Now there are some weeks when pre-chopped vegetables and a rotisserie chicken are the only things between us and five nights of Chipotle.

Parents are busy. For some of us, figuring out how to get dinner on the table is a daily struggle. So I reached out to food experts, parents and nutritionists for help. Here is some of their (and my) best advice for making weeknight meals happen.

"O Canada," the national anthem of our neighbors up north, comes in two official versions — English and French. They share a melody, but differ in meaning.

Let the record show: neither version of those lyrics contains the phrase "all lives matter."

But at the 2016 All-Star Game, the song got an unexpected edit.

At Petco Park in San Diego, one member of the Canadian singing group The Tenors — by himself, according to the other members of the group — revised the anthem.

School's out, and a lot of parents are getting through the long summer days with extra helpings of digital devices.

How should we feel about that?

Police in Baton Rouge say they have arrested three people who stole guns with the goal of killing police officers. They are still looking for a fourth suspect in the alleged plot, NPR's Greg Allen reports.

"Police say the thefts were at a Baton Rouge pawn shop early Saturday morning," Greg says. "One person was arrested at the scene. Since then, two others have been arrested and six of the eight stolen handguns have been recovered. Police are still looking for one other man."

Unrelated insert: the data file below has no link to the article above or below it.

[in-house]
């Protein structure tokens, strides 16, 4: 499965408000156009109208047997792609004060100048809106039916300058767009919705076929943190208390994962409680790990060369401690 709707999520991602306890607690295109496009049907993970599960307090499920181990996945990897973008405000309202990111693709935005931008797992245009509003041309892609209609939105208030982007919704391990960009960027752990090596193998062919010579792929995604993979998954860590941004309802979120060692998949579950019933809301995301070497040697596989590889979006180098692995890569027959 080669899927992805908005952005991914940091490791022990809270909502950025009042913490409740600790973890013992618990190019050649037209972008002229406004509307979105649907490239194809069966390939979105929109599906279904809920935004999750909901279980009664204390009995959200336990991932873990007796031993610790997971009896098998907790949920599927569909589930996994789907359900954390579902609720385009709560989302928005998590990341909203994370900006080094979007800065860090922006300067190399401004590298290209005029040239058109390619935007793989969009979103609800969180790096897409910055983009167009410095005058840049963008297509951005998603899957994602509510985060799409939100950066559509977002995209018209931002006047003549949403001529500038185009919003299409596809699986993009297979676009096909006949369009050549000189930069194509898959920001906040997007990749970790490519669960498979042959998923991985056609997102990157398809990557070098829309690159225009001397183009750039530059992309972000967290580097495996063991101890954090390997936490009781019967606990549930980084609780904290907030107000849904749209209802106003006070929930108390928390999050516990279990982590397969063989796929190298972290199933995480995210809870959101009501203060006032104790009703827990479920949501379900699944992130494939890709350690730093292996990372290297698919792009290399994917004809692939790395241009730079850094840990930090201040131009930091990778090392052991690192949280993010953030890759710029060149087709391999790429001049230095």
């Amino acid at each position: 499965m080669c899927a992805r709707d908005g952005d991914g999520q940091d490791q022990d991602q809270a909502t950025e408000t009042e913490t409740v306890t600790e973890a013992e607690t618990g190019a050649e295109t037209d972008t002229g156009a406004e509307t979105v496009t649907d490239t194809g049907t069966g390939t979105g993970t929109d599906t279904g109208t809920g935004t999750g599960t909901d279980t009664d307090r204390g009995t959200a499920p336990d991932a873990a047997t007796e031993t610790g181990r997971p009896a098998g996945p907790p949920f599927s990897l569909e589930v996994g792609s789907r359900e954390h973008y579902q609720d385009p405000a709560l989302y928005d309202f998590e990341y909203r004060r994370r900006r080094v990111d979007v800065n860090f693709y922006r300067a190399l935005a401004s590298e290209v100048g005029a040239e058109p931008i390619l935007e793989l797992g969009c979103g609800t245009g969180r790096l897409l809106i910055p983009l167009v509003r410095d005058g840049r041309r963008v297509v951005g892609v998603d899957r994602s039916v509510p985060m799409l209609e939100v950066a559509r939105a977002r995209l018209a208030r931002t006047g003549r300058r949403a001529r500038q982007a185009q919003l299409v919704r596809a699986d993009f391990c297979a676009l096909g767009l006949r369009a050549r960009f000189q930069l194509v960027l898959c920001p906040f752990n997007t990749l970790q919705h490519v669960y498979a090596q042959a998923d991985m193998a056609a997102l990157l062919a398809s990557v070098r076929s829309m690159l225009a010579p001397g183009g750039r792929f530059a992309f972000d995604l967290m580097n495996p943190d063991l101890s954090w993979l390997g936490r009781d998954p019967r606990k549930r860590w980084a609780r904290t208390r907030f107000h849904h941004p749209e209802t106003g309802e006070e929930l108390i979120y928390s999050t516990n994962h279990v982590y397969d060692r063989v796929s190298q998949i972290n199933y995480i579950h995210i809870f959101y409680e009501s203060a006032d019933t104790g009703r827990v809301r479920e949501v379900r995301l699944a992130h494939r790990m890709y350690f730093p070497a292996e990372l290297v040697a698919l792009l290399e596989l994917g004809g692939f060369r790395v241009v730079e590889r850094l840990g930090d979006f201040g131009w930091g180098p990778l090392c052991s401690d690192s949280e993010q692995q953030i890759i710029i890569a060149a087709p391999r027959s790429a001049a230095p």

A 13-year-old boy is among those arrested, Greg says.

Pages

Hurricane Sandy's Economic Impact Likely To Be Immense

Oct 29, 2012
Originally published on October 29, 2012 5:12 pm

Economists will need many days — maybe weeks or months — to assess the financial harm being done by Hurricane Sandy. But whatever the final figure, it will be huge, well into the tens of billions of dollars.

More than 60 million Americans are feeling the impact of the weather monster slamming New York, New Jersey, Maryland, the District of Columbia, Virginia, Connecticut, Pennsylvania and many other states. The howling mix of wind, rain and snow is causing massive direct losses, i.e., the destruction of private homes, stores, boats and cars.

But there will be much more to the final bill once economists add up the lost wages, lost restaurant sales and lost tax revenues, as well as the canceled flights and cruises. Federal, state and local government coffers will be diminished by the cost of rebuilding public infrastructure, such as beaches, roads, bridges and transit systems.

And then there's Wall Street. The stock market was shut down on Monday and will remain closed again on Tuesday. Calculating the costs of two frozen trading days will be tricky.